For example, if your on-boarding and training programs are mature and proven, but are mostly done in a classroom setting, perhaps automating the training process could increase your effectiveness without having to add more people (e.g., trainers). Channel processes that rely mostly on people to manage them frequently start to crumble at the 75- to 100-partner mark. As your internal channel team’s effectiveness slows, your partners’ satisfaction and loyalty could start to suffer. So it’s important to know when to slow the hiring process, and when to augment your channel program with partnering automation to handle more of the mundane tasks.

At this juncture you should examine your technology priorities. Do you have a partner portal? Can your partners effortlessly register their deals anywhere anytime? Is it time to systematize co-branding marketing materials?

All Investments Should Lead To Revenue (And Cost Reduction)

Investments are intended to produce returns. In the case of channel investments, those returns are measured in terms of:

  • Higher partner-generated revenue
  • Lower partner program costs

Some programs are so closely tied to revenue it makes measuring ROI more straightforward. For example, the number of deals your partners register can be directly correlated to the number of closed deals.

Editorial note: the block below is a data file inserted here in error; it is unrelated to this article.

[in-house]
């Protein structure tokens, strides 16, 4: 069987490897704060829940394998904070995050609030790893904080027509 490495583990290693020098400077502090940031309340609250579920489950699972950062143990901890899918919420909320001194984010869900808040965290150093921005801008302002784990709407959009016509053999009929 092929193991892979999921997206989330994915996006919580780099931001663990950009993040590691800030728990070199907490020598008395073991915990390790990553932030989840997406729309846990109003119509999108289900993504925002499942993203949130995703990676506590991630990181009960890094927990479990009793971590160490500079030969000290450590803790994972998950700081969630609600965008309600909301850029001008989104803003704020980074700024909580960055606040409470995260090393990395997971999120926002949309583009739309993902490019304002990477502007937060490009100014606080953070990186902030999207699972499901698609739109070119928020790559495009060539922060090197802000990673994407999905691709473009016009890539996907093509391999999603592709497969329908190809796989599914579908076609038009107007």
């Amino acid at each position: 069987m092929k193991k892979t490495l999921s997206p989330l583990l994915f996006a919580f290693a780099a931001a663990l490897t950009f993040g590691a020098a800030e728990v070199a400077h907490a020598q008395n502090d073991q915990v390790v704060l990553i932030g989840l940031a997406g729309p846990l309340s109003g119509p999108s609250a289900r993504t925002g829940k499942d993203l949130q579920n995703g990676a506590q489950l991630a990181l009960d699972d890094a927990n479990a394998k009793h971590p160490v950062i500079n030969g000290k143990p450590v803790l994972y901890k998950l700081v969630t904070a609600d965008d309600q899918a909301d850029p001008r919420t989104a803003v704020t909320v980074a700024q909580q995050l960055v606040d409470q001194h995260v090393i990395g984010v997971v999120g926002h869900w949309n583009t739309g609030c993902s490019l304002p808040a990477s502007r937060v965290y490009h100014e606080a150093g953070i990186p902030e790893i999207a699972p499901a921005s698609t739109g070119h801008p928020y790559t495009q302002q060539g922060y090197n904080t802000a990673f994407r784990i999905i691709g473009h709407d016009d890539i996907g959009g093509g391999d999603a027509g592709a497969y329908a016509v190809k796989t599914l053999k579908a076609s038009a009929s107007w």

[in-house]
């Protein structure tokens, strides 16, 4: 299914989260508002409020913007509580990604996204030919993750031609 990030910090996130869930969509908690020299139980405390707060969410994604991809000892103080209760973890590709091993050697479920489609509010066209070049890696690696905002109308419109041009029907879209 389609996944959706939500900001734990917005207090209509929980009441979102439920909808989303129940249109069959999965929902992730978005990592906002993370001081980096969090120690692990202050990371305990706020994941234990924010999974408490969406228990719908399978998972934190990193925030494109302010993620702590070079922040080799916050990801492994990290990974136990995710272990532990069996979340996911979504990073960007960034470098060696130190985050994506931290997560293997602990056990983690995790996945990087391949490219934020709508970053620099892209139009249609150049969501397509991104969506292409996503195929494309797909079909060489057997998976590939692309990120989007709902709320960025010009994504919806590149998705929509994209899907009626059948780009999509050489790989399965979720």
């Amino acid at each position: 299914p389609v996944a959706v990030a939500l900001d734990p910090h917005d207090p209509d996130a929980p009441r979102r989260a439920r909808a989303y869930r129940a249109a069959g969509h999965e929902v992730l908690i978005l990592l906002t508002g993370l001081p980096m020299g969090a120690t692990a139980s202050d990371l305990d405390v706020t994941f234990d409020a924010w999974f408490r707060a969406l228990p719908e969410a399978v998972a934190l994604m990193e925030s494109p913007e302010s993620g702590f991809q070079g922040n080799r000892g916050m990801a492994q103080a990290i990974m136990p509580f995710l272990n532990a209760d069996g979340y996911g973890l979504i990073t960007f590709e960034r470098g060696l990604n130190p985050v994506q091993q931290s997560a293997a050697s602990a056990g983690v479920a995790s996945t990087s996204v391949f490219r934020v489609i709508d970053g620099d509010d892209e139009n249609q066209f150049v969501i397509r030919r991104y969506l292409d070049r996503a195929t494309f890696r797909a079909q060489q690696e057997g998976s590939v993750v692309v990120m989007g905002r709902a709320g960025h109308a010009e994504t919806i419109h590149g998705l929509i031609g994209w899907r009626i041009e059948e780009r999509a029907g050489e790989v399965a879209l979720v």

For others, you need to build a dependency chain model. Consider a partner marketing concierge service where the partners can call in with their marketing questions. With a dependency chain model it is clear that as long as the cost of a marketing concierge service is less than the investment in the service and results in greater incremental partner-generated revenue, this is a wise investment. But you’ll need to bring together the disparate costs of both scenarios to clearly see the costs or benefits.

Longer-Term Channel Investments And Payoffs

Some channel investment returns cannot be measured in a single year, much less a quarter. For instance, training programs take time, typically years, to develop, implement, measure and refine. Same with marketing development funds (MDF), which also can have a long gestation period before returns start coming in. So, as you are contemplating your program investments, it’s important that you take into account the appropriate timeline for seeing a return on that investment.